Using PVRVk

PVRVk simplifies the initialisation process in Vulkan by providing convenience features

PVRVk follows the Vulkan spec, and all operations that would need to be performed in Vulkan are performed with PVRVk. The calls themselves are considerably shortened due to the constructors and default values, while reference counting again dramatically reduces the overhead code required.

For simplifying the operations and tasks themselves see PVRUtils.

Note that with PVRVk, the optimised, per-device function pointers are always called as devices and hold their function pointer tables internally. Function pointers do not need to be retrieved with VkGetDeviceProcaddress or similar, as this happens automatically during construction of the device.

There are obvious usage changes, due to the Object Oriented paradigm followed:

  • Vulkan functions whose first parameter is a Vulkan object become member functions of the class of that object. For example, VkCreateBuffer becomes a member function of pvrvk::Device, so use myDevice->createBuffer().
  • Functions without a dispatchable object as an input parameter object remain global functions in the pvrvk:: namespace. For example, pvrvk::CreateInstance(…).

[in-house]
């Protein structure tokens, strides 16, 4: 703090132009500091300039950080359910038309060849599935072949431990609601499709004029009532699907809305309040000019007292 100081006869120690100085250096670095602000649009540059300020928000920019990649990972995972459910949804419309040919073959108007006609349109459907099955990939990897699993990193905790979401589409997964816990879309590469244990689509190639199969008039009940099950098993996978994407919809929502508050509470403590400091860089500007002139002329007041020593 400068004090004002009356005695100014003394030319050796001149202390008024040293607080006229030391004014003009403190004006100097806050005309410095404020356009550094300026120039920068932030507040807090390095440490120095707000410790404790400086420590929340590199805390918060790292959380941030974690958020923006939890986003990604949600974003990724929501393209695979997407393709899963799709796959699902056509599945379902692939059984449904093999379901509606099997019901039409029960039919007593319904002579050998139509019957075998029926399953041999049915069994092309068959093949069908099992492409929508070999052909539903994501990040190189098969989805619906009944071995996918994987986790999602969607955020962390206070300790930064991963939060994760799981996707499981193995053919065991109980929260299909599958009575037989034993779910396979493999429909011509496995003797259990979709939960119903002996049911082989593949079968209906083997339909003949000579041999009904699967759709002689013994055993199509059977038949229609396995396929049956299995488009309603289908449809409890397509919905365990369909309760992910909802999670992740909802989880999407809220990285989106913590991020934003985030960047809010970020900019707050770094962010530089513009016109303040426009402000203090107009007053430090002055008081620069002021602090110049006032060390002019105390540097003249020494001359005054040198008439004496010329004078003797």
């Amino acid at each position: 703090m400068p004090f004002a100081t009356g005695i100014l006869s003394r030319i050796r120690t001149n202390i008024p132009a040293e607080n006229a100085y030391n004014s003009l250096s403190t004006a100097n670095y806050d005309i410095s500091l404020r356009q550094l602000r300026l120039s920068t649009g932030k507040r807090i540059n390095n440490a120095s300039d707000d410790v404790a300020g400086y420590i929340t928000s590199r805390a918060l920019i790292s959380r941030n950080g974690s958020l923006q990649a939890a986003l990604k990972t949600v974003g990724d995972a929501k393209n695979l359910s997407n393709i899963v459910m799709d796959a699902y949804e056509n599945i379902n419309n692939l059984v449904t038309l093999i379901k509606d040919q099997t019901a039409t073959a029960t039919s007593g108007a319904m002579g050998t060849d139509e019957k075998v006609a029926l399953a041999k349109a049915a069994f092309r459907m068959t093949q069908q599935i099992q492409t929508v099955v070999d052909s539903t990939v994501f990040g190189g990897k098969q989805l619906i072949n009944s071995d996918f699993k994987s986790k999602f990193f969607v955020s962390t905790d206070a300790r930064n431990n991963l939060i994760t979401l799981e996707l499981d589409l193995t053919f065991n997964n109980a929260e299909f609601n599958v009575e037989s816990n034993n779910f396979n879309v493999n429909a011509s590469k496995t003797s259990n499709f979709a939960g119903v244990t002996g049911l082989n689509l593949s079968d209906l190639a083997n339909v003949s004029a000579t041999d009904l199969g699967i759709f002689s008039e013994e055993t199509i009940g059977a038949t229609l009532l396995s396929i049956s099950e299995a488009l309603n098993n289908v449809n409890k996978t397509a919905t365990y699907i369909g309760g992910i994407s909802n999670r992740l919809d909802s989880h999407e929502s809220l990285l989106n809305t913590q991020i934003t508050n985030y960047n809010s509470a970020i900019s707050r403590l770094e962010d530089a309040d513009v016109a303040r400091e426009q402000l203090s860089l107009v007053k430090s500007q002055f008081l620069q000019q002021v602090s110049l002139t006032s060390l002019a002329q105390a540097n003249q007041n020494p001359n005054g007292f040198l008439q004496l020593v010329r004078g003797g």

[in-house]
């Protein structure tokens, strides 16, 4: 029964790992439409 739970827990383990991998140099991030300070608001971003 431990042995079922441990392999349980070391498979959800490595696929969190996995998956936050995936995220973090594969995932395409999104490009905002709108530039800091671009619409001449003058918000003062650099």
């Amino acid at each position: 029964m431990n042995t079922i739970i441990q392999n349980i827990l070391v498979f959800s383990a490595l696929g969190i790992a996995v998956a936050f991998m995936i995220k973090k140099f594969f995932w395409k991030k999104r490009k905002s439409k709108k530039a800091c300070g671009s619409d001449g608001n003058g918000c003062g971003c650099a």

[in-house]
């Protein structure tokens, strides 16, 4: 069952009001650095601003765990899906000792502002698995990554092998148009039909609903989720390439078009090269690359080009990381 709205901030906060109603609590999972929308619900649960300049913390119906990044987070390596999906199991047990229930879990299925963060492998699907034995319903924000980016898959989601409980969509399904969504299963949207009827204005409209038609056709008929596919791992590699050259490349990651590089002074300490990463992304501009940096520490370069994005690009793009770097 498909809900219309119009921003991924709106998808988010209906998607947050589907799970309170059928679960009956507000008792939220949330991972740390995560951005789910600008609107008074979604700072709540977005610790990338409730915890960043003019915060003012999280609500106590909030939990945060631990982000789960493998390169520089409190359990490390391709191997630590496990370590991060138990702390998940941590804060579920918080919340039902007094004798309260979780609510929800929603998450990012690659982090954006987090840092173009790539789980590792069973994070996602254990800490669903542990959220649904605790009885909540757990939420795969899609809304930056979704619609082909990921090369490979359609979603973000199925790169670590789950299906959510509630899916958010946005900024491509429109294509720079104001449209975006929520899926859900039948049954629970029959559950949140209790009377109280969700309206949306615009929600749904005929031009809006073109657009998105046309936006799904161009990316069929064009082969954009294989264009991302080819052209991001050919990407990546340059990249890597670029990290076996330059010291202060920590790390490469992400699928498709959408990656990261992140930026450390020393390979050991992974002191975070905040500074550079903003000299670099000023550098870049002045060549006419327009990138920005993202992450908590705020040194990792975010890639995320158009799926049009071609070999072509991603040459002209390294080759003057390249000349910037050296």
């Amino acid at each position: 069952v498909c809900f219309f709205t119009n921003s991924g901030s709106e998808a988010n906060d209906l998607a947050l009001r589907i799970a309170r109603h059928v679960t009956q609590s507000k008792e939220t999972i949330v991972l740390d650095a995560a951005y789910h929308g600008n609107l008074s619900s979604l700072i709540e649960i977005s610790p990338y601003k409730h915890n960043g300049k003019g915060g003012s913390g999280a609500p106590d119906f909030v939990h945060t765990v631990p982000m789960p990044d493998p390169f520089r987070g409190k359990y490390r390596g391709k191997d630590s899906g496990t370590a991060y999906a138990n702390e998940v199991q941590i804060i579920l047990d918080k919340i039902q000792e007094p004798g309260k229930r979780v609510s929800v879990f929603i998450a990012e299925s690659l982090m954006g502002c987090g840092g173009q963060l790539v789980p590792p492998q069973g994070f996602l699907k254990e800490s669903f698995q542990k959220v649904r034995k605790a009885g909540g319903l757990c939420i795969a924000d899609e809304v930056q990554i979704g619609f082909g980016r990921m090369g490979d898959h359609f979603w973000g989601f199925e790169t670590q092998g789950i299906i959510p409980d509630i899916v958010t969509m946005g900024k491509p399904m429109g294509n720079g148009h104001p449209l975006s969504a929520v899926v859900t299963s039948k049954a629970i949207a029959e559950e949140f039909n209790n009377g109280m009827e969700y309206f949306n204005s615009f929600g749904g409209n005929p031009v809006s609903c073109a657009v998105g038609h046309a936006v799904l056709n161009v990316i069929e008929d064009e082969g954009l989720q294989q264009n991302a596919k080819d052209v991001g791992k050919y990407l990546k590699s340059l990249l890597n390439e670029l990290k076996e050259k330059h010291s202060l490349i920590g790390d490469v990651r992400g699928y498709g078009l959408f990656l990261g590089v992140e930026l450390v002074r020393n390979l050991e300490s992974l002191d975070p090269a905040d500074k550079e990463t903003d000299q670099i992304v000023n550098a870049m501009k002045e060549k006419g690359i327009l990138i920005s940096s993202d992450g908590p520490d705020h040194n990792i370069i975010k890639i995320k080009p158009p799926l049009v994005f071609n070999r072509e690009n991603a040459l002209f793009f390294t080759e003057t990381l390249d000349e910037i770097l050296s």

• Simple structs like Offset2D are shadowed in the pvrvk:: namespace.
  • VkXXXCreateInfo objects get shadowed by pvrvk:: equivalents with default parameters and potentially setters. Obvious simplifications/automations are done, for instance VK_STRUCTURE_TYPE is never required as it is populated automatically.
  • Vulkan objects are wrapped in C++ reference-counted classes providing them with a proper C++ interface. Usage remains the same and the Vk… prefix is dropped. For example, VkBuffer becomes pvrvk::Buffer.
  • All enums are shadowed by C++ scoped enums (enum class TypeName)
    • The VK_ENUM_TYPE_NAME_ prefix of enum members is dropped and replaced by e_. In many cases, for example after dropping VK_ FORMAT_2D, this would become pvrvk::Format::2D which is illegal as it starts with a number.
    • Flags/Bitfields are used like every other enum as bitwise operators are defined for them. VkCreateBufferFlags and VkCreateBufferFlagBits become pvrvk::CreateBufferFlags and are directly passed to corresponding functions.